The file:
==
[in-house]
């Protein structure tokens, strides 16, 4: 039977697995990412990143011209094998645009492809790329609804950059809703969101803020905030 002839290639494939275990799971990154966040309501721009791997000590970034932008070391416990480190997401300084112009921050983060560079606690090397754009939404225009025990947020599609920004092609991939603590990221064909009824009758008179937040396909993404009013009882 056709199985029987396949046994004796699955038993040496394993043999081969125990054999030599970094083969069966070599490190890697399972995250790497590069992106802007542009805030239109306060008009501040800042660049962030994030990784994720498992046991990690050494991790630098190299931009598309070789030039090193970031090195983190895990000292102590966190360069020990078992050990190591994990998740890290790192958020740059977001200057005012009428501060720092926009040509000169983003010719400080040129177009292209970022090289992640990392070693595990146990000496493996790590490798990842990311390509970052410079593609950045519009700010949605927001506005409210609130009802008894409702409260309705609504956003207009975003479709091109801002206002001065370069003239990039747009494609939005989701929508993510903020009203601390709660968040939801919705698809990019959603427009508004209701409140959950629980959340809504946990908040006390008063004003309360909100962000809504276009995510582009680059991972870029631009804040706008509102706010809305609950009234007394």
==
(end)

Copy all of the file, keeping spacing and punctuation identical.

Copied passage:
[in-house]
């Protein structure tokens, strides 16, 4: 039977697995990412990143011209094998645009492809790329609804950059809703969101803020905030 002839290639494939275990799971990154966040309501721009791997000590970034932008070391416990480190997401300084112009921050983060560079606690090397754009939404225009025990947020599609920004092609991939603590990221064909009824009758008179937040396909993404009013009882 056709199985029987396949046994004796699955038993040496394993043999081969125990054999030599970094083969069966070599490190890697399972995250790497590069992106802007542009805030239109306060008009501040800042660049962030994030990784994720498992046991990690050494991790630098190299931009598309070789030039090193970031090195983190895990000292102590966190360069020990078992050990190591994990998740890290790192958020740059977001200057005012009428501060720092926009040509000169983003010719400080040129177009292209970022090289992640990392070693595990146990000496493996790590490798990842990311390509970052410079593609950045519009700010949605927001506005409210609130009802008894409702409260309705609504956003207009975003479709091109801002206002001065370069003239990039747009494609939005989701929508993510903020009203601390709660968040939801919705698809990019959603427009508004209701409140959950629980959340809504946990908040006390008063004003309360909100962000809504276009995510582009680059991972870029631009804040706008509102706010809305609950009234007394």